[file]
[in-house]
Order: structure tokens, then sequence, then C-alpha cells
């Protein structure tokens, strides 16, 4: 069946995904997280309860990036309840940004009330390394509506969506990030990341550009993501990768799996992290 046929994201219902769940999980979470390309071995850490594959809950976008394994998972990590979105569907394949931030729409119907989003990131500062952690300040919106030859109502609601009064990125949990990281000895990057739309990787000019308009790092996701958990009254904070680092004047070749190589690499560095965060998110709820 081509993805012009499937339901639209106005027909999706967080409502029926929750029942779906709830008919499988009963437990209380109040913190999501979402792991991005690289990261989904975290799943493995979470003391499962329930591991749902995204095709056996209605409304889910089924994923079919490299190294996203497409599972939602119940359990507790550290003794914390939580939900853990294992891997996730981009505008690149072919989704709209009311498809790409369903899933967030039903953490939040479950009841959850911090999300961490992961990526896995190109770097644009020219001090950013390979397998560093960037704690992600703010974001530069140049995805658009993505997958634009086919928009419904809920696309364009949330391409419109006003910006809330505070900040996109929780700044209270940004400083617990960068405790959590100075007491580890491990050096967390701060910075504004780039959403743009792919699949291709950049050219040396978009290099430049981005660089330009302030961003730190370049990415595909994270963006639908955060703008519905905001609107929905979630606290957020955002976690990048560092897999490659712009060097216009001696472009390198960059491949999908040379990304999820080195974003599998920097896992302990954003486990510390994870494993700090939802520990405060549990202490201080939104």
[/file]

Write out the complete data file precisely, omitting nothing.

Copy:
[in-house]
Order: structure tokens, then sequence, then C-alpha cells
């Protein structure tokens, strides 16, 4: 069946995904997280309860990036309840940004009330390394509506969506990030990341550009993501990768799996992290 046929994201219902769940999980979470390309071995850490594959809950976008394994998972990590979105569907394949931030729409119907989003990131500062952690300040919106030859109502609601009064990125949990990281000895990057739309990787000019308009790092996701958990009254904070680092004047070749190589690499560095965060998110709820 081509993805012009499937339901639209106005027909999706967080409502029926929750029942779906709830008919499988009963437990209380109040913190999501979402792991991005690289990261989904975290799943493995979470003391499962329930591991749902995204095709056996209605409304889910089924994923079919490299190294996203497409599972939602119940359990507790550290003794914390939580939900853990294992891997996730981009505008690149072919989704709209009311498809790409369903899933967030039903953490939040479950009841959850911090999300961490992961990526896995190109770097644009020219001090950013390979397998560093960037704690992600703010974001530069140049995805658009993505997958634009086919928009419904809920696309364009949330391409419109006003910006809330505070900040996109929780700044209270940004400083617990960068405790959590100075007491580890491990050096967390701060910075504004780039959403743009792919699949291709950049050219040396978009290099430049981005660089330009302030961003730190370049990415595909994270963006639908955060703008519905905001609107929905979630606290957020955002976690990048560092897999490659712009060097216009001696472009390198960059491949999908040379990304999820080195974003599998920097896992302990954003486990510390994870494993700090939802520990405060549990202490201080939104």